Clinical trial and post-licensure safety profile of a prophylactic human papillomavirus (Types 6, 11, 16, and 18) L1 virus-like particle vaccine

Stan L. Block, Darron R. Brown, Archana Chatterjee, Michael A. Gold, Heather L. Sings, Anne Meibohm, Adrian Dana, Richard M. Haupt, Eliav Barr, Gretchen M. Tamms, Haiping Zhou, Keith S. Reisinger

Research output: Contribution to journalArticle

84 Scopus citations

Abstract

Background: We describe the safety of the human papillomavirus (HPV)-6/11/16/18 vaccine using updated clinical trial data (median follow-up time of 3.6 years) and summarize up to 3 years of post-licensure surveillance. Methods: In 5 clinical trials, 21,480 girls/women aged 9 to 26 years and boys aged 9 to 16 years received ≥1 dose of HPV-6/11/16/18 vaccine or placebo. All serious and nonserious adverse experiences (AEs) and new medical conditions were recorded for the entire study period(s). As of June 2009, >25 million doses of HPV-6/11/16/18 vaccine had been distributed in the United States with >50 million doses globally. Post-licensure safety as summarized by the Centers for Disease Control and Prevention using the United States Vaccine Adverse Event Reporting System database is also reported. Results: Eight subjects experienced a treatment-related serious AE (0.05% vaccine; 0.02% placebo). Of 18 deaths (0.1% vaccine; 0.1% placebo), all were considered unrelated to study treatment. New medical conditions which were potentially consistent with autoimmune phenomena were reported in 2.4% of both vaccine and placebo recipients. Pain, the most common injection-site AE, occurred more frequently with vaccine (81% vaccine; 75% placeboaluminum; 45% placebo-saline). No differences were seen in the incidence of the most common nonserious AEs-headache and pyrexia. The Vaccine Adverse Event Reporting System has received 14,072 reports for the HPV-6/11/16/18 vaccine since licensure, with only 7% being serious AEs, about half the average reported for licensed vaccines in general. Conclusions: HPV-6/11/16/18 vaccination was associated with more injection-site pain than placebo but similar incidences of systemic and serious AEs and new medical conditions potentially consistent with autoimmune phenomena. Based on review of post-licensure safety information, the benefits of vaccination to prevent the majority of genital tract precancers and cancers continue to far outweigh its risks.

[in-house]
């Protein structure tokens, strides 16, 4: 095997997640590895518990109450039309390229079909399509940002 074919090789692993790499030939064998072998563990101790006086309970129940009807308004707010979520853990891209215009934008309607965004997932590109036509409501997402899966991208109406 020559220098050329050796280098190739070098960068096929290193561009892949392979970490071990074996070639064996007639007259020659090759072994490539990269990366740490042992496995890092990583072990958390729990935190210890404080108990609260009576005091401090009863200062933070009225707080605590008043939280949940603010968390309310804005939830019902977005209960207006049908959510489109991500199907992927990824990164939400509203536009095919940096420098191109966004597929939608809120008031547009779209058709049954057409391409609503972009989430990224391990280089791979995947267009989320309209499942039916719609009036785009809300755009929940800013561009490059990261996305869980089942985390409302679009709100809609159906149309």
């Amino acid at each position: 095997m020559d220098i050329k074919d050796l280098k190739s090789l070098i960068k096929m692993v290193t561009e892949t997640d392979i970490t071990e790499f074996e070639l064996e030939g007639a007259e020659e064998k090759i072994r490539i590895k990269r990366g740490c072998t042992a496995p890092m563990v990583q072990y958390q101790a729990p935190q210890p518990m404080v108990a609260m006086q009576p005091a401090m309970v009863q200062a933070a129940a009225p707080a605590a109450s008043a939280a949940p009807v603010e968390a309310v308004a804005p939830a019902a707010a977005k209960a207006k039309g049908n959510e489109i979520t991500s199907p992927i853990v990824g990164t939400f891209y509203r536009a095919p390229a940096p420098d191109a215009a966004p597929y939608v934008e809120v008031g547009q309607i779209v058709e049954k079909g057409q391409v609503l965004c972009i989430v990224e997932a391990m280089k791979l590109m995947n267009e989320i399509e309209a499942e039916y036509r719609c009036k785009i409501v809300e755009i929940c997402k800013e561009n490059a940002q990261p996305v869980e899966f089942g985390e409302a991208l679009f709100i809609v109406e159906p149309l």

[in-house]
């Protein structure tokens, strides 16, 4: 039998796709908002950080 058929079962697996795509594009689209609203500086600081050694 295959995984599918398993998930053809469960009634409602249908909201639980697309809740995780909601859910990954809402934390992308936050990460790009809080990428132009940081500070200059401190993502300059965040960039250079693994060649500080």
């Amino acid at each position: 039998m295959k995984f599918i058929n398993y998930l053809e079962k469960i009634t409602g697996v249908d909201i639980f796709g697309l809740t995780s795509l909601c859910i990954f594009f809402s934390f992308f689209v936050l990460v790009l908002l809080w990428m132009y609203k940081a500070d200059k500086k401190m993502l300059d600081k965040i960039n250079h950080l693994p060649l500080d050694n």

Original languageEnglish (US)
Pages (from-to)95-101
Number of pages7
JournalPediatric Infectious Disease Journal
Volume29
Issue number2
DOIs
StatePublished - Feb 2010

Keywords

  • Cervical cancer
  • Genital warts
  • Human papillomavirus
  • Prophylactic vaccine
  • Safety

ASJC Scopus subject areas

  • Pediatrics, Perinatology, and Child Health
  • Infectious Diseases
  • Microbiology (medical)

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  • Cite this

    Block, S. L., Brown, D. R., Chatterjee, A., Gold, M. A., Sings, H. L., Meibohm, A., Dana, A., Haupt, R. M., Barr, E., Tamms, G. M., Zhou, H., & Reisinger, K. S. (2010). Clinical trial and post-licensure safety profile of a prophylactic human papillomavirus (Types 6, 11, 16, and 18) L1 virus-like particle vaccine. Pediatric Infectious Disease Journal, 29(2), 95-101. https://doi.org/10.1097/INF.0b013e3181b77906